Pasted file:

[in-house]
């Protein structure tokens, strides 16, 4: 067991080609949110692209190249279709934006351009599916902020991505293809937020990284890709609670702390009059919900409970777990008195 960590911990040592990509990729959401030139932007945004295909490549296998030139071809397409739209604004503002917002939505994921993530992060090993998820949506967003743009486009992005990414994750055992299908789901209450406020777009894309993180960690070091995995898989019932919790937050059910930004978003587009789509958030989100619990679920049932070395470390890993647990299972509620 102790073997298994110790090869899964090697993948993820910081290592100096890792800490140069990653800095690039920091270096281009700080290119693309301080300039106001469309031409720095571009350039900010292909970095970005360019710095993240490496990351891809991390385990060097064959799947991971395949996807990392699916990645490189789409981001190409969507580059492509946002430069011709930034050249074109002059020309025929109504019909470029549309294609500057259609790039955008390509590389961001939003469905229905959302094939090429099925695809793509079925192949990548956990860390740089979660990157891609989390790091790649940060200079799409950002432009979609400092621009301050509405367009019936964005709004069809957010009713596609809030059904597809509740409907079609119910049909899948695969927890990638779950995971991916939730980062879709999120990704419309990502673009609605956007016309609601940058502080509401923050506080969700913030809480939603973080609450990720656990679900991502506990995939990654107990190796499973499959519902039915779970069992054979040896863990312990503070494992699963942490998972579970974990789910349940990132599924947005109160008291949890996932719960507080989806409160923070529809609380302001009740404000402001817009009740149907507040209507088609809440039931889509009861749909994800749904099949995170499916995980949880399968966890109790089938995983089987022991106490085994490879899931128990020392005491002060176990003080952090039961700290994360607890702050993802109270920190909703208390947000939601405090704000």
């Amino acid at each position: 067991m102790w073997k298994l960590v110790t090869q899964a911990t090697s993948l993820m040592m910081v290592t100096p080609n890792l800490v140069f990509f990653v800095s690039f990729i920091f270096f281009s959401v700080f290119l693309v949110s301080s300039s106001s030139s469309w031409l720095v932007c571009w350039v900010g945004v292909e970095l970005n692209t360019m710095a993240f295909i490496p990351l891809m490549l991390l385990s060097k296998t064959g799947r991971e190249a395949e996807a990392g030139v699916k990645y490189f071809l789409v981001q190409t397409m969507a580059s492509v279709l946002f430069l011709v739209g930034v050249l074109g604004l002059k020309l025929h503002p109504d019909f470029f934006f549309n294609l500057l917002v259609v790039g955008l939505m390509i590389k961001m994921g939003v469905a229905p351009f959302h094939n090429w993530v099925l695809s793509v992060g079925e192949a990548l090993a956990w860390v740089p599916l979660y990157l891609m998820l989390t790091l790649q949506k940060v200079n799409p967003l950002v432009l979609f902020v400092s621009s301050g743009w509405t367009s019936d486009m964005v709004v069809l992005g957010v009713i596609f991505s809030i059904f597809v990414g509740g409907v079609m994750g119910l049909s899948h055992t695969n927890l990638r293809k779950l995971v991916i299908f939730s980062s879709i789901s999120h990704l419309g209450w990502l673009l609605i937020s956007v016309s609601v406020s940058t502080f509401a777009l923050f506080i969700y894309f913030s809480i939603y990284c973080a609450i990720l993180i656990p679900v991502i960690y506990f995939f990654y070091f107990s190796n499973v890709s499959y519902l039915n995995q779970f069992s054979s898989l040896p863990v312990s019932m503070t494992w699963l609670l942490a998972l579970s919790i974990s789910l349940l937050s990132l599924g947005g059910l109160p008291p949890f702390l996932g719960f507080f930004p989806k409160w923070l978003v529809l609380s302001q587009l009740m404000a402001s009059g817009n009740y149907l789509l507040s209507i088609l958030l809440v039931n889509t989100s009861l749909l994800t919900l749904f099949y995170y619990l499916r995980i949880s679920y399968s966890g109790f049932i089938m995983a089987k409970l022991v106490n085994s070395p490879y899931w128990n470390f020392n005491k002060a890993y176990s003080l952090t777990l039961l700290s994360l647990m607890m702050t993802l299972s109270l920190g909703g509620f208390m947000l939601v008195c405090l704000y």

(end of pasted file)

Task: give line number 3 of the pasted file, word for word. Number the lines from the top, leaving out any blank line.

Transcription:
């Amino acid at each position: 067991m102790w073997k298994l960590v110790t090869q899964a911990t090697s993948l993820m040592m910081v290592t100096p080609n890792l800490v140069f990509f990653v800095s690039f990729i920091f270096f281009s959401v700080f290119l693309v949110s301080s300039s106001s030139s469309w031409l720095v932007c571009w350039v900010g945004v292909e970095l970005n692209t360019m710095a993240f295909i490496p990351l891809m490549l991390l385990s060097k296998t064959g799947r991971e190249a395949e996807a990392g030139v699916k990645y490189f071809l789409v981001q190409t397409m969507a580059s492509v279709l946002f430069l011709v739209g930034v050249l074109g604004l002059k020309l025929h503002p109504d019909f470029f934006f549309n294609l500057l917002v259609v790039g955008l939505m390509i590389k961001m994921g939003v469905a229905p351009f959302h094939n090429w993530v099925l695809s793509v992060g079925e192949a990548l090993a956990w860390v740089p599916l979660y990157l891609m998820l989390t790091l790649q949506k940060v200079n799409p967003l950002v432009l979609f902020v400092s621009s301050g743009w509405t367009s019936d486009m964005v709004v069809l992005g957010v009713i596609f991505s809030i059904f597809v990414g509740g409907v079609m994750g119910l049909s899948h055992t695969n927890l990638r293809k779950l995971v991916i299908f939730s980062s879709i789901s999120h990704l419309g209450w990502l673009l609605i937020s956007v016309s609601v406020s940058t502080f509401a777009l923050f506080i969700y894309f913030s809480i939603y990284c973080a609450i990720l993180i656990p679900v991502i960690y506990f995939f990654y070091f107990s190796n499973v890709s499959y519902l039915n995995q779970f069992s054979s898989l040896p863990v312990s019932m503070t494992w699963l609670l942490a998972l579970s919790i974990s789910l349940l937050s990132l599924g947005g059910l109160p008291p949890f702390l996932g719960f507080f930004p989806k409160w923070l978003v529809l609380s302001q587009l009740m404000a402001s009059g817009n009740y149907l789509l507040s209507i088609l958030l809440v039931n889509t989100s009861l749909l994800t919900l749904f099949y995170y619990l499916r995980i949880s679920y399968s966890g109790f049932i089938m995983a089987k409970l022991v106490n085994s070395p490879y899931w128990n470390f020392n005491k002060a890993y176990s003080l952090t777990l039961l700290s994360l647990m607890m702050t993802l299972s109270l920190g909703g509620f208390m947000l939601v008195c405090l704000y």